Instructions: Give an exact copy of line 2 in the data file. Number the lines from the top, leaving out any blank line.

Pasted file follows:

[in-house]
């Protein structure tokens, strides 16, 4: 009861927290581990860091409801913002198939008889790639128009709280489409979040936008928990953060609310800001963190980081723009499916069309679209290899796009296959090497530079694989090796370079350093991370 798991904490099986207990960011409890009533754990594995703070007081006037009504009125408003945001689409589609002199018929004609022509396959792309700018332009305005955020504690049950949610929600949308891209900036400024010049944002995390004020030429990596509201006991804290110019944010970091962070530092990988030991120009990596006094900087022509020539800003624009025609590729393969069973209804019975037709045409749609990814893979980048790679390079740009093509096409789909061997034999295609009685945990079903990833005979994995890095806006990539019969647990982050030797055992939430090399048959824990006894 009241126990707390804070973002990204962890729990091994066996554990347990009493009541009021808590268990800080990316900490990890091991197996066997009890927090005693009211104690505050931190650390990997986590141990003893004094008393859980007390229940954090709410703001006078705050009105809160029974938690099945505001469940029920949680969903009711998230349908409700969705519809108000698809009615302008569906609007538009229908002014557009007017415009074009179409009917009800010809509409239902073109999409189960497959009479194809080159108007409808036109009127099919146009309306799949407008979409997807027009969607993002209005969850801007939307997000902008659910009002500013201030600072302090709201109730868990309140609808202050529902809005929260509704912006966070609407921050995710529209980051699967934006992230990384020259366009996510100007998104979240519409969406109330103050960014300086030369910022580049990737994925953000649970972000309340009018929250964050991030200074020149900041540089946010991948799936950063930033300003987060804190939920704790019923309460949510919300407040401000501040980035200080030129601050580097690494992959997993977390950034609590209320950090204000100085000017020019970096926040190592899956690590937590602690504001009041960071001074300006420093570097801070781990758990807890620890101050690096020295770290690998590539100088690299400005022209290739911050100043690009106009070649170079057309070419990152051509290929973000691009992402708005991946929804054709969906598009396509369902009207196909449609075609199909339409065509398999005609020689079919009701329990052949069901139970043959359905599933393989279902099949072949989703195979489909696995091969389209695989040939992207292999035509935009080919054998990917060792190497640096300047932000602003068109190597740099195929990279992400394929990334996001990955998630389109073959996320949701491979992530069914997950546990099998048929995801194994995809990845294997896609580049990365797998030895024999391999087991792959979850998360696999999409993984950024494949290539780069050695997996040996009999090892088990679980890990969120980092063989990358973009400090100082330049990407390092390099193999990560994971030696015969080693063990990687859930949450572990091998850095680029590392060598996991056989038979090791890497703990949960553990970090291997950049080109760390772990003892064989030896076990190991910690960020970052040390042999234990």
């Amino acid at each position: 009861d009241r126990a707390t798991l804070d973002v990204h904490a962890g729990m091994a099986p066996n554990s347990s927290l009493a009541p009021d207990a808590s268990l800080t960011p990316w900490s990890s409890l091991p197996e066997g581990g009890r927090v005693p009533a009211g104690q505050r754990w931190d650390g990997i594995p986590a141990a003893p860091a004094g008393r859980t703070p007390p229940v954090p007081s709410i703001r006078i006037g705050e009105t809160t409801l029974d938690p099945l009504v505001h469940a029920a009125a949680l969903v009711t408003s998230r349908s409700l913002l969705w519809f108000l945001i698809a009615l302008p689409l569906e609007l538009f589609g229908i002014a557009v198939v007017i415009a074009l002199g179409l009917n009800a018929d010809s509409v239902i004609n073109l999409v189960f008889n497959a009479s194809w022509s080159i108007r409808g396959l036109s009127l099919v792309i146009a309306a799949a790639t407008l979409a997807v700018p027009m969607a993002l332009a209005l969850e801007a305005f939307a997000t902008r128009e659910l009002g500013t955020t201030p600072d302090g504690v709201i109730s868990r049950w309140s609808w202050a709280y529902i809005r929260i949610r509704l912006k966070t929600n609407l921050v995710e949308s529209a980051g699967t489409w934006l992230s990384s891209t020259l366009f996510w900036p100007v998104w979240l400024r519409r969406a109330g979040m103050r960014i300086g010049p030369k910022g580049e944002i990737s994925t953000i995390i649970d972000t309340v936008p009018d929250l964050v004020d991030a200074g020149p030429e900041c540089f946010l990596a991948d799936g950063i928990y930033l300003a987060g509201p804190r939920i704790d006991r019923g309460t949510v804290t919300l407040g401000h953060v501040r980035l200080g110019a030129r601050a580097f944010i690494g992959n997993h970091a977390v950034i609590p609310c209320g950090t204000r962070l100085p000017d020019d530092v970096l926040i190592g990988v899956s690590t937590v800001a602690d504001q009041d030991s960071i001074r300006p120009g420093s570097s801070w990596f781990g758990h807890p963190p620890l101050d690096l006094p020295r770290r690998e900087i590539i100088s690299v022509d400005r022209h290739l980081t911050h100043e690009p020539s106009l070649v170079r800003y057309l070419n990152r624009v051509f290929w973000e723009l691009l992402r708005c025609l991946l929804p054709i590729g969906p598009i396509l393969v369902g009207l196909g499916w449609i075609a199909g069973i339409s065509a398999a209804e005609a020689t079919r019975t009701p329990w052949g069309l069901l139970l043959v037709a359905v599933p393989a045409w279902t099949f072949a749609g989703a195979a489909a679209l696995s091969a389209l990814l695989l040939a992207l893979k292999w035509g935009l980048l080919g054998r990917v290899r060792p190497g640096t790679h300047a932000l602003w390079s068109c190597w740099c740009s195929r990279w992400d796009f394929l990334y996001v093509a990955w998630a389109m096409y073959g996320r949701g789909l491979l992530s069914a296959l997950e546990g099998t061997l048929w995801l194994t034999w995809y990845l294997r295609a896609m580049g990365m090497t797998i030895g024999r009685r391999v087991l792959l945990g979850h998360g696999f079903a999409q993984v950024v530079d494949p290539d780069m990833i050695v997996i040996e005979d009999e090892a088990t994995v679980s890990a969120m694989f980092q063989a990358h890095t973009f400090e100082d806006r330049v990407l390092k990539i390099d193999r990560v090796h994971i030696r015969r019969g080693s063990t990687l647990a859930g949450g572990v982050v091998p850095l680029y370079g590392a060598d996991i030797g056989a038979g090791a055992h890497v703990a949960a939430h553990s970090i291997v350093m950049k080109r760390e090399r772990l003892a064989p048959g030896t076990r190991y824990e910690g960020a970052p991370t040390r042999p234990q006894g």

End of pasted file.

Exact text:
């Protein structure tokens, strides 16, 4: 009861927290581990860091409801913002198939008889790639128009709280489409979040936008928990953060609310800001963190980081723009499916069309679209290899796009296959090497530079694989090796370079350093991370 798991904490099986207990960011409890009533754990594995703070007081006037009504009125408003945001689409589609002199018929004609022509396959792309700018332009305005955020504690049950949610929600949308891209900036400024010049944002995390004020030429990596509201006991804290110019944010970091962070530092990988030991120009990596006094900087022509020539800003624009025609590729393969069973209804019975037709045409749609990814893979980048790679390079740009093509096409789909061997034999295609009685945990079903990833005979994995890095806006990539019969647990982050030797055992939430090399048959824990006894 009241126990707390804070973002990204962890729990091994066996554990347990009493009541009021808590268990800080990316900490990890091991197996066997009890927090005693009211104690505050931190650390990997986590141990003893004094008393859980007390229940954090709410703001006078705050009105809160029974938690099945505001469940029920949680969903009711998230349908409700969705519809108000698809009615302008569906609007538009229908002014557009007017415009074009179409009917009800010809509409239902073109999409189960497959009479194809080159108007409808036109009127099919146009309306799949407008979409997807027009969607993002209005969850801007939307997000902008659910009002500013201030600072302090709201109730868990309140609808202050529902809005929260509704912006966070609407921050995710529209980051699967934006992230990384020259366009996510100007998104979240519409969406109330103050960014300086030369910022580049990737994925953000649970972000309340009018929250964050991030200074020149900041540089946010991948799936950063930033300003987060804190939920704790019923309460949510919300407040401000501040980035200080030129601050580097690494992959997993977390950034609590209320950090204000100085000017020019970096926040190592899956690590937590602690504001009041960071001074300006420093570097801070781990758990807890620890101050690096020295770290690998590539100088690299400005022209290739911050100043690009106009070649170079057309070419990152051509290929973000691009992402708005991946929804054709969906598009396509369902009207196909449609075609199909339409065509398999005609020689079919009701329990052949069901139970043959359905599933393989279902099949072949989703195979489909696995091969389209695989040939992207292999035509935009080919054998990917060792190497640096300047932000602003068109190597740099195929990279992400394929990334996001990955998630389109073959996320949701491979992530069914997950546990099998048929995801194994995809990845294997896609580049990365797998030895024999391999087991792959979850998360696999999409993984950024494949290539780069050695997996040996009999090892088990679980890990969120980092063989990358973009400090100082330049990407390092390099193999990560994971030696015969080693063990990687859930949450572990091998850095680029590392060598996991056989038979090791890497703990949960553990970090291997950049080109760390772990003892064989030896076990190991910690960020970052040390042999234990």